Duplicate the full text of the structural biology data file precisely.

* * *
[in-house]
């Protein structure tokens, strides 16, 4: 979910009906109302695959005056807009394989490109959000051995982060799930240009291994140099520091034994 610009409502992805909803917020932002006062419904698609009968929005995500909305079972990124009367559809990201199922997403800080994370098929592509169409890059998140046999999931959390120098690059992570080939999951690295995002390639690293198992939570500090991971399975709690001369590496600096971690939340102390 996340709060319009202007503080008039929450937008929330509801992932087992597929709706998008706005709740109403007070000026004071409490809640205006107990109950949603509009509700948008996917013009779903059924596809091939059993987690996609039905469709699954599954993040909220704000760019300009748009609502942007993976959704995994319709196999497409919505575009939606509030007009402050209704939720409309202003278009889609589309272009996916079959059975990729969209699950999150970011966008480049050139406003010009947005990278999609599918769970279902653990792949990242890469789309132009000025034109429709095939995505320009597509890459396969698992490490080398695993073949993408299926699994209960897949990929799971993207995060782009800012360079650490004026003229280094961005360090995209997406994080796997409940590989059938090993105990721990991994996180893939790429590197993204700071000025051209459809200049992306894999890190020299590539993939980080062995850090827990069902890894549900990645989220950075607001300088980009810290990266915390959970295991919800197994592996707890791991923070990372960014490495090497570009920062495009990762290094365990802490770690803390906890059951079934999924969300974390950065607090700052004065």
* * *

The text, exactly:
[in-house]
């Protein structure tokens, strides 16, 4: 979910009906109302695959005056807009394989490109959000051995982060799930240009291994140099520091034994 610009409502992805909803917020932002006062419904698609009968929005995500909305079972990124009367559809990201199922997403800080994370098929592509169409890059998140046999999931959390120098690059992570080939999951690295995002390639690293198992939570500090991971399975709690001369590496600096971690939340102390 996340709060319009202007503080008039929450937008929330509801992932087992597929709706998008706005709740109403007070000026004071409490809640205006107990109950949603509009509700948008996917013009779903059924596809091939059993987690996609039905469709699954599954993040909220704000760019300009748009609502942007993976959704995994319709196999497409919505575009939606509030007009402050209704939720409309202003278009889609589309272009996916079959059975990729969209699950999150970011966008480049050139406003010009947005990278999609599918769970279902653990792949990242890469789309132009000025034109429709095939995505320009597509890459396969698992490490080398695993073949993408299926699994209960897949990929799971993207995060782009800012360079650490004026003229280094961005360090995209997406994080796997409940590989059938090993105990721990991994996180893939790429590197993204700071000025051209459809200049992306894999890190020299590539993939980080062995850090827990069902890894549900990645989220950075607001300088980009810290990266915390959970295991919800197994592996707890791991923070990372960014490495090497570009920062495009990762290094365990802490770690803390906890059951079934999924969300974390950065607090700052004065």